Pit the adults in the car against the kids in this fast-moving trivia game. With two card decks—one for adults and one for kids—you’ll breeze through the category questions and try to gain points for your team. A well-rounded team is helpful since the categories include pop culture, history, science, and random facts. You will need more than one adult to play, since the adult driver can’t safely read the cards, but they can still answer the questions.

Age level: 8 years old and up | Number of players: 2 or more | Number of parts: 600+ cards

Best Board Game: Hasbro Gaming Travel Battleship

Travel Battleship

Courtesy of Amazon

Pros
  • Exact same as full size game

  • Engaging game 

  • Ability to “pause” game

Cons
  • Limited to two players

  • Tiny pegs are easily lost

Travel battleship is just like the full size game, only smaller and more portable. Made with boards that store all the parts and easily close, the game can even be “paused” for bathroom breaks simply by closing the boards. While fully portable, the pegs are small and can get lost or dropped in the car, so it’s best for older kids, especially those that really enjoy Battleship

Age level: 7 years old and up | Number of players: 2 players | Number of parts: 50+ cards

Final Verdict

We really suggest going with the classic Regal Games Original Travel Bingo because it’s reusable, compact, and can even be played by those prone to car sickness. For a fun, portable option that could either be a simple conversation starter or a competitive game, the Would You Rather? book is tons of fun and easily engages a car full of people. 

How We Selected the Best Road Trip Games

We aimed for games that offer a variety of activities, work for different age needs, don’t require movement, have a range of prices, and aren't loud or distracting to the driver. Other factors included our expert recommendations, shipping and return policies, and availability. User reviews (and complaints) were also helpful to find games that live up to their promises of quality and customer service.

What to Look for in Road Trip Games for Kids

Use these tips to find the best games for the kids in your family. 

Age Level

Find a game that fits the age level of your group. If it’s too easy, the gameplay will move too quickly or not keep kids engaged. If it’s too hard, kids won’t want to play. Use the age recommendations on the packaging for a helpful guide. 

Number of Players

A car can only hold so many people, so the key to successful road trip games are ones that can be played alone or with a limited number of people. 

Game Requirements

Since you’ll be playing these games in a car, avoid games with lots of loose pieces. We found games that don’t require a flat surface or table to play, since that’s nearly impossible to maintain in a moving car.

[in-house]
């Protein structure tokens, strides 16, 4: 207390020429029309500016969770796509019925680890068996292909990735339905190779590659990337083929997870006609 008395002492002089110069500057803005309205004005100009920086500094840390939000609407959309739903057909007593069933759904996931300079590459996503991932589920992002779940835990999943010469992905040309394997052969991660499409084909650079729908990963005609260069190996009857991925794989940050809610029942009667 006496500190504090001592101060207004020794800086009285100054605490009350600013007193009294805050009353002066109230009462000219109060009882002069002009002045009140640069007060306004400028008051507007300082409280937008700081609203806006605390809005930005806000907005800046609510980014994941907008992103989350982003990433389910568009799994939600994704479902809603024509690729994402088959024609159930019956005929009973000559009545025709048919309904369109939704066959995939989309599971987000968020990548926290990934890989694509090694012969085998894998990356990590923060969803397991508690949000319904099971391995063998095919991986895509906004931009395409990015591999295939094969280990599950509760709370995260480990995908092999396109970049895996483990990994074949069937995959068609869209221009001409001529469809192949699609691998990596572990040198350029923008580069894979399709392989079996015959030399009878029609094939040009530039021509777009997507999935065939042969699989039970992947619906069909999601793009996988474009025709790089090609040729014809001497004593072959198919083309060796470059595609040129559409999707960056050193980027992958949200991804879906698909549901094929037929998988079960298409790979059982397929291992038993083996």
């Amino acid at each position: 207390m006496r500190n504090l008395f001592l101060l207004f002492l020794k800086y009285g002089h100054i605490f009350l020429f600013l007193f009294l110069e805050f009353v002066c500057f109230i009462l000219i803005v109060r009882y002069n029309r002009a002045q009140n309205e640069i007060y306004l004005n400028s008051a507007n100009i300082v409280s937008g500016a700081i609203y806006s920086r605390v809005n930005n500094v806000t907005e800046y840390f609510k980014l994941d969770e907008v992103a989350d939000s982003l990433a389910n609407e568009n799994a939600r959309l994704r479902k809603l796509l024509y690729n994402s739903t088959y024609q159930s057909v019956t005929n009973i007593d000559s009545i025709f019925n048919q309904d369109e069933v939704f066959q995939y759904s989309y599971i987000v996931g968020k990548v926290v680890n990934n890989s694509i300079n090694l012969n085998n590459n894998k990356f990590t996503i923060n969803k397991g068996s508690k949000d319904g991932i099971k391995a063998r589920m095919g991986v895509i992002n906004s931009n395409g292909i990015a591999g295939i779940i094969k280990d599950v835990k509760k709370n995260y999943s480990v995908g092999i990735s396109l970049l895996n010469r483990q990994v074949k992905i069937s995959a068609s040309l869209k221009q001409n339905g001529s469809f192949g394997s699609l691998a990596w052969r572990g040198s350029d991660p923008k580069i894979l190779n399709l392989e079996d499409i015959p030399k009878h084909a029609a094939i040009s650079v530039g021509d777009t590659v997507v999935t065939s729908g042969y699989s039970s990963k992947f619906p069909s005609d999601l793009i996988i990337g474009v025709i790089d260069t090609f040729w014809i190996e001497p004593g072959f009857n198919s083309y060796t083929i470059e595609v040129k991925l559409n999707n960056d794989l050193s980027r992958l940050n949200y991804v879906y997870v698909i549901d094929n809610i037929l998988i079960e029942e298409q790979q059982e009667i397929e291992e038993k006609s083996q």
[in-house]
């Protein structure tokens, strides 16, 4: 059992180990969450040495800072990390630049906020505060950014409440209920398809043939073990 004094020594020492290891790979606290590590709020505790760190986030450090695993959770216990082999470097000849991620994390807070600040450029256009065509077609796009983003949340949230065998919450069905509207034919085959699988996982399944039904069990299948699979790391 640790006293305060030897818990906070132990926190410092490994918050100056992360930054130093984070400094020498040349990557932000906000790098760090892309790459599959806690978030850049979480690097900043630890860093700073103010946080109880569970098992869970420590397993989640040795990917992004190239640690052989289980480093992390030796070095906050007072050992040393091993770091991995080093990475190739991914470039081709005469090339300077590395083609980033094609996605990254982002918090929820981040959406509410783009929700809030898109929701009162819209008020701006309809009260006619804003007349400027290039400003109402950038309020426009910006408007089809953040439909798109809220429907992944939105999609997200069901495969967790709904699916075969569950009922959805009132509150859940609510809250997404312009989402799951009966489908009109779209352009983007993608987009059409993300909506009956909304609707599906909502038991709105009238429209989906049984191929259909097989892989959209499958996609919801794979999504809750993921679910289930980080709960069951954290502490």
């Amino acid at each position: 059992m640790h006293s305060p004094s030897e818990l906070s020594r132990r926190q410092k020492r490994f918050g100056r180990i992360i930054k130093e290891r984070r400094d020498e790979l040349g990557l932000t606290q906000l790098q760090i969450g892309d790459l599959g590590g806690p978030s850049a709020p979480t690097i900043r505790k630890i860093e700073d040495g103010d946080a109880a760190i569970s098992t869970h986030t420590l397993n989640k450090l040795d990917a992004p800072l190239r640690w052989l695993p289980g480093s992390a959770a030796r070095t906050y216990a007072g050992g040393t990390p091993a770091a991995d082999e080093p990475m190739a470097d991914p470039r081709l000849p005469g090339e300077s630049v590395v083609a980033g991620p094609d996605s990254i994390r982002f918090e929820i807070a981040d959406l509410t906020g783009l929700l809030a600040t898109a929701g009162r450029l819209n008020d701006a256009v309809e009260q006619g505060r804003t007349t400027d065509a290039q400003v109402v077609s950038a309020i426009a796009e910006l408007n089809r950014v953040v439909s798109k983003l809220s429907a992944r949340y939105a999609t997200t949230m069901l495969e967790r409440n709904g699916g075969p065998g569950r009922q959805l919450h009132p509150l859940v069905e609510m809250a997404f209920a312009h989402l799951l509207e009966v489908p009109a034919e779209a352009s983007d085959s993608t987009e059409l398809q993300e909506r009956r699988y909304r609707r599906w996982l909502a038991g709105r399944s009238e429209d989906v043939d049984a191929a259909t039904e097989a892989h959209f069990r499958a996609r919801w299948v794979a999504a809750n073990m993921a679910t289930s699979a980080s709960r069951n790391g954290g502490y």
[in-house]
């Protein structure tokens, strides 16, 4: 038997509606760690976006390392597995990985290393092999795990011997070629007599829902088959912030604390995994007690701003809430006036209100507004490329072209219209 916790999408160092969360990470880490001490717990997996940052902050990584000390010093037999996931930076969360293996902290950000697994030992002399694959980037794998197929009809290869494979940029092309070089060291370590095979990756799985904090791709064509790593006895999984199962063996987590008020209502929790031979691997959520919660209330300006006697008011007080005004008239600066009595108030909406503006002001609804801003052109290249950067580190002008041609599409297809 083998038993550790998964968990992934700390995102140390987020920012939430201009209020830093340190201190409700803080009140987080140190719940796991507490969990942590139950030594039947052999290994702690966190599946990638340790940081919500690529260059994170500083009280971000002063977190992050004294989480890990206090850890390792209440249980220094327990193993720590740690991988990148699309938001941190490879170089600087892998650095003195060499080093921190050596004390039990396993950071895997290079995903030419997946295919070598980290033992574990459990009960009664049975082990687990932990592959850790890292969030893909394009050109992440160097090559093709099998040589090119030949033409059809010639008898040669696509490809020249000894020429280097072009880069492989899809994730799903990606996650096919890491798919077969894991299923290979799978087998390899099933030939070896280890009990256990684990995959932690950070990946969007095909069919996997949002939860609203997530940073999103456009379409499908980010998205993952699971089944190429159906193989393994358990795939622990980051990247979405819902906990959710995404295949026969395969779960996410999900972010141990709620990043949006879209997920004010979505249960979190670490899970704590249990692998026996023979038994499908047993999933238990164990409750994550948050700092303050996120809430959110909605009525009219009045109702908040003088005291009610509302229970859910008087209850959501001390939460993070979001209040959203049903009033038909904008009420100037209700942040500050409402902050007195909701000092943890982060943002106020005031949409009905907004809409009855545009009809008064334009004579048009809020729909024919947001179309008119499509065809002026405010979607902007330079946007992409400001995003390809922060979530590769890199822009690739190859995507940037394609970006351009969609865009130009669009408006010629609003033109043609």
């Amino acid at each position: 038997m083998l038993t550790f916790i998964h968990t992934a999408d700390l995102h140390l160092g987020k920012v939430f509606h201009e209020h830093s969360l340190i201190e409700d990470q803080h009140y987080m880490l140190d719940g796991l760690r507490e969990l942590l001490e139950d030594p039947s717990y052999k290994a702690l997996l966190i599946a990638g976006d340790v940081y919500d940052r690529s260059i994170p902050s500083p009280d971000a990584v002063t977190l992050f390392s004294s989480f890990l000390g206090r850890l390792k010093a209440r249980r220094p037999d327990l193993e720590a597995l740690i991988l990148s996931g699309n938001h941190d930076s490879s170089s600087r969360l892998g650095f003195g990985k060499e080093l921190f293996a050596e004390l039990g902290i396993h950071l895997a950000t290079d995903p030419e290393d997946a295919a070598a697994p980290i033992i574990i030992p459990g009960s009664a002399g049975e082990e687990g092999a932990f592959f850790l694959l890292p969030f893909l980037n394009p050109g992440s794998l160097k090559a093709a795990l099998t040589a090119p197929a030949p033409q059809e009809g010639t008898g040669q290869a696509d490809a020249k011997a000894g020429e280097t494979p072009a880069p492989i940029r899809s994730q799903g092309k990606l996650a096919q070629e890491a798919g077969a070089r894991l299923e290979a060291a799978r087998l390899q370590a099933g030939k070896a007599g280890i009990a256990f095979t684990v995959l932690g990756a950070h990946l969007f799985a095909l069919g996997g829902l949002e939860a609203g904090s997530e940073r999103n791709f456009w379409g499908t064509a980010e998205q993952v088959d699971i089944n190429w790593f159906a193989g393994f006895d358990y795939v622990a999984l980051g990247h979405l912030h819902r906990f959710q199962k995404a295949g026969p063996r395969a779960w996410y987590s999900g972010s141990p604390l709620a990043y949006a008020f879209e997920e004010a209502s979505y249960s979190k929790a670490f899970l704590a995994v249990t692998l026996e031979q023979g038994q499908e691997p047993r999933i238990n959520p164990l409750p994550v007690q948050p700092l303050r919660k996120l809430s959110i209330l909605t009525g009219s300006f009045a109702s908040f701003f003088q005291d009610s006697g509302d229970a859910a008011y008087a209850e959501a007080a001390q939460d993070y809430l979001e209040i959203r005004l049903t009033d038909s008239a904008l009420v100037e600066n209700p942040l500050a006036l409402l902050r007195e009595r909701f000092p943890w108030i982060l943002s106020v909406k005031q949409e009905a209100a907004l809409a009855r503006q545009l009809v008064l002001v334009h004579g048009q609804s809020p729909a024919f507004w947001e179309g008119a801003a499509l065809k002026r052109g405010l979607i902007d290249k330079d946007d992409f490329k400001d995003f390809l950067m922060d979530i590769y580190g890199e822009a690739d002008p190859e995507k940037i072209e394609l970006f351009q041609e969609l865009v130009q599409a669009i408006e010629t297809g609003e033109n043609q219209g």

Safety

“Select a game where the child can stay safely in their seat with their seat belt buckled,” shares Dr. Huberman Carbone. She reminds us to think of the driver, “Avoid games that may cause the driver to become distracted by noise, lights, or other activities.”

Frequently Asked Questions

  • What are some good free road trip games to play?

    Aim for some classics here—they’ve been around forever because they are fun. Games like I Spy, 21 Questions, Hangman, and Tic-Tac-Toe are all fun, free, and require little to no materials. For musical fun, try taking turns to be the car DJ and have a family sing along.

  • How do you make a long drive fun?

    Kids love surprises and love being in charge. If you are bringing a variety of road trip games, don’t reveal your stash all at once. Let them decide something fun on the trip, whether that’s a rest stop treat, which tourist attraction to visit, or what songs play for their 30-minute DJ shift, they’ll appreciate the chance to be the boss. For a break between games, try family-friendly podcasts or audiobooks that will pass the time and engage the whole family.

  • What can you do to prevent car sickness?

    There’s a mix of preventative and in-the-moment steps you can take. “Distracting your kids with music or audiobooks can be helpful, as well as opening the windows intermittently to increase ventilation,” Dr. Huberman Carbone says. “Offer a light snack prior to travel and avoid heavy meals. There are over-the-counter medications that can be taken prior to travel which may help to prevent motion sickness. Families can reach out to their pediatrician to discuss if medication is a good option for their child and if so, what the proper dosage is.”

Why Trust Verywell Family

Maya Polton is a former marketing manager and current freelance writer who covers food, home, and parenting. She’s also the mom of a 12-year-old son, 9-year-old son, and 5-year old daughter. Maya’s kids like to play lots of games in the car including a family favorite of “Who Am I?” with people ranging from well-known celebrities to hard-to-guess family acquaintances. When her crew tires of games, playing DJ is always a popular option.